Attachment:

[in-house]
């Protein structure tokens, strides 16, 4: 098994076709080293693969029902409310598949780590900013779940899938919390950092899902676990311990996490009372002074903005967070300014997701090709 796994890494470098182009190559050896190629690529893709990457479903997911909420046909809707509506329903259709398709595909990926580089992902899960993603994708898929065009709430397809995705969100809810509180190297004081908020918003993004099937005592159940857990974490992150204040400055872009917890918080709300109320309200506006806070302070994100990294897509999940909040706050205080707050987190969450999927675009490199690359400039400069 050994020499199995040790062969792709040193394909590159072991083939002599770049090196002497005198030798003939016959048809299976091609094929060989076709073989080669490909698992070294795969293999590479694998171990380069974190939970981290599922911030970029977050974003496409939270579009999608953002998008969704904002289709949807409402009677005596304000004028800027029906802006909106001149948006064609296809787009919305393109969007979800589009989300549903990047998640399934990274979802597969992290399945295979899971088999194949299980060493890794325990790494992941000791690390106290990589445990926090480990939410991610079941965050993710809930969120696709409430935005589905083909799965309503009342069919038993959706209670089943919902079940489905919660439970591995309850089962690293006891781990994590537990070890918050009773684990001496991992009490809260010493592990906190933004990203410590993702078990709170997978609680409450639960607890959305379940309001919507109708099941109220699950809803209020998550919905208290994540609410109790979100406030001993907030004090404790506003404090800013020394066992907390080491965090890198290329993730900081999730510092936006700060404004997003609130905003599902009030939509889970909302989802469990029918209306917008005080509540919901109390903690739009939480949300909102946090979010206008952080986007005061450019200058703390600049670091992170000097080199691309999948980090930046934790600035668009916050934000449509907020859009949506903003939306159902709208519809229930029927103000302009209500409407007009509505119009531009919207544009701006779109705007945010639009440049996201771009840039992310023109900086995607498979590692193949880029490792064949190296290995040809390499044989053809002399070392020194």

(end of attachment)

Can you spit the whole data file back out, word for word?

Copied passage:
[in-house]
């Protein structure tokens, strides 16, 4: 098994076709080293693969029902409310598949780590900013779940899938919390950092899902676990311990996490009372002074903005967070300014997701090709 796994890494470098182009190559050896190629690529893709990457479903997911909420046909809707509506329903259709398709595909990926580089992902899960993603994708898929065009709430397809995705969100809810509180190297004081908020918003993004099937005592159940857990974490992150204040400055872009917890918080709300109320309200506006806070302070994100990294897509999940909040706050205080707050987190969450999927675009490199690359400039400069 050994020499199995040790062969792709040193394909590159072991083939002599770049090196002497005198030798003939016959048809299976091609094929060989076709073989080669490909698992070294795969293999590479694998171990380069974190939970981290599922911030970029977050974003496409939270579009999608953002998008969704904002289709949807409402009677005596304000004028800027029906802006909106001149948006064609296809787009919305393109969007979800589009989300549903990047998640399934990274979802597969992290399945295979899971088999194949299980060493890794325990790494992941000791690390106290990589445990926090480990939410991610079941965050993710809930969120696709409430935005589905083909799965309503009342069919038993959706209670089943919902079940489905919660439970591995309850089962690293006891781990994590537990070890918050009773684990001496991992009490809260010493592990906190933004990203410590993702078990709170997978609680409450639960607890959305379940309001919507109708099941109220699950809803209020998550919905208290994540609410109790979100406030001993907030004090404790506003404090800013020394066992907390080491965090890198290329993730900081999730510092936006700060404004997003609130905003599902009030939509889970909302989802469990029918209306917008005080509540919901109390903690739009939480949300909102946090979010206008952080986007005061450019200058703390600049670091992170000097080199691309999948980090930046934790600035668009916050934000449509907020859009949506903003939306159902709208519809229930029927103000302009209500409407007009509505119009531009919207544009701006779109705007945010639009440049996201771009840039992310023109900086995607498979590692193949880029490792064949190296290995040809390499044989053809002399070392020194």